The chickens were humanely euthanized, and prepared for postmortem examination following standard procedures.13 Protocols were approved and performed in accordance with relevant local guidelines and regulations as set by the Animal Care and Use Committee of the National Veterinary Research Institute, Vom, Nigeria. Tissue samples were aseptically collected, washed in phosphate buffered saline and stored in sterile sample bottles. The kidneys, heart, brain and proventriculus were fixed in 10% neutral buffered formalin, processed and stained using Ziehl-Neelsen stain.14 

The brain, bone, liver, kidneys, intestine, lungs and breast muscles were digested using the method described by the Association of Official Analytical Chemists Official Methods.15 Briefly, 0.2 g of each tissue sample was weighed and placed in Kjeldahl flasks into which 5 ml of nitric acid, 1 ml of perchloric acid and 0.5 ml sulphuric acid was added. The flask was heated at 200°C on a Kjeldahl heater until the solution became colorless and allowed to cool. The solution was made up to mark with deionized water in a 100 ml volumetric flask. The concentration of Pb in the digested samples was determined in a flame atomic absorption spectrophotometer (Shimadzu AA-6800, Shimadzu Corp, Japan), according to the manufacturer's specifications. Calibration with external standards was performed prior to analysis with a recovery of 91–93% and detection limit of 0.5 μg/g.

Biopsies of the liver and spleen were cultured both aerobically and anaerobically on blood and McConkey agar following standard procedures. The washed liver, spleen and intestine samples were prepared to constitute 80% suspension in phosphate buffered saline, centrifuged at 3000 rpm for 30 minutes and the supernatant collected as tissue extracts. Virus culture was carried out on the tissue extracts to check for hemagglutinating activity as described by Okwor et al.16 

The potential oral daily intake (PDI) of lead by humans consuming tissues from the chickens was calculated as: where, R is the concentration of lead in tissue, and FC is the rate of ingestion of food (g/day) consumed by an adult human with an average body mass (BM) of 60 kg. The FC was based on standard masses of food consumed per day by economically advantaged people on balanced diet. These were 100, 50 and 300 g/day for liver, kidneys and meat, respectively.17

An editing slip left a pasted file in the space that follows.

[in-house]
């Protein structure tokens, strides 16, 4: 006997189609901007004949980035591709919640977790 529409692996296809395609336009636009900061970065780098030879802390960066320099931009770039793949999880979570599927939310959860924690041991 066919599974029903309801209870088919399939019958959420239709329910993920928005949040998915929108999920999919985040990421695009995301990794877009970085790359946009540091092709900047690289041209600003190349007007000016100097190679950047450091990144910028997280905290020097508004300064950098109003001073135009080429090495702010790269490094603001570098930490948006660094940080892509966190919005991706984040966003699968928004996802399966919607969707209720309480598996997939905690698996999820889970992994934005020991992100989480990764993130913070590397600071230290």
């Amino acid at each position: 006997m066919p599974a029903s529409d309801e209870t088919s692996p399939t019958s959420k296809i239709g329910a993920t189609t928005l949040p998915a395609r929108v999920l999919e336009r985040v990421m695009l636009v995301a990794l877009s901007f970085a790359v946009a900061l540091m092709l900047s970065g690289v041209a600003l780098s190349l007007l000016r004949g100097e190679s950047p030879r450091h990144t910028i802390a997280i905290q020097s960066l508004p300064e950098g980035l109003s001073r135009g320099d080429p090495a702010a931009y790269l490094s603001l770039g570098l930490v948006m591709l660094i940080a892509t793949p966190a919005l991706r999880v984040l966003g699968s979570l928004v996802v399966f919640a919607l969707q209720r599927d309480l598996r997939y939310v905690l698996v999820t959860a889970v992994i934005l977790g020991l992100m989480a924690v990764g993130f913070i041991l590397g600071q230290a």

formula

The chickens were observed to be emaciated, weak, uncoordinated, showing staggering gait, torticollis, occasional cycling and were recumbent. The chickens showed paresis of the limbs and were unable to stand (Figure 1). On further enquiries, the residents claimed that several chickens, ducks and geese showed similar signs, and were either culled for meat or incinerated following death.

Figure 1

Chicken C, showing paresis of the limbs and unable to stand

Figure 1

Chicken C, showing paresis of the limbs and unable to stand

Grossly, chickens A, B and C had petechial and ecchymotic hemorrhages on the coronary fat and myocardium. The myocardium had diffuse areas of sharply demarcated pallor consistent with myocardial necrosis (Figure 2). The spleen was enlarged and congested. There was hepatic lipidosis, with gall bladder distention. The proventriculus had multifocal intramural dark areas of 0.2 cm in diameter, as seen from the serosa. Chicken C did not reveal visible gross lesions in the proventriculus. Chicken B carcass had two engorged amblyomma ticks at the base of the anterior part of the comb.

Figure 2

Chicken A. Heart showing petechial and ecchymotic hemorrhages on the coronary fat (arrow) and the myocardium with myocardial necrosis (star).

Figure 2

Chicken A. Heart showing petechial and ecchymotic hemorrhages on the coronary fat (arrow) and the myocardium with myocardial necrosis (star).

Histopathologically, for all the chickens, the gray matter of the cerebrum showed severe cortical lamina necrosis, the arterioles and venules were distorted and showed increased perivascular space. There was vasculitis and fibrinoid necrosis of myocardial vessels with extension to the myocardium. Proventricular mucosal and glandular epithelium was eroded, necrotic and ulcerated with focal fatty change (Figure 3). There was media hypertrophy and vasculitis of splenic arteriole within the periarteriolar lymphoid sheet. Renal tubular epithelia cells had karyorrhectic vacuolated nuclei and hypereosinophilic cytoplasm (necrosis). The tubular epithelial cells contained round eosinophilic intranuclear inclusions (Figure 4) with Ziehl-Neelsen stain, consistent with lead (Pb) poisoning.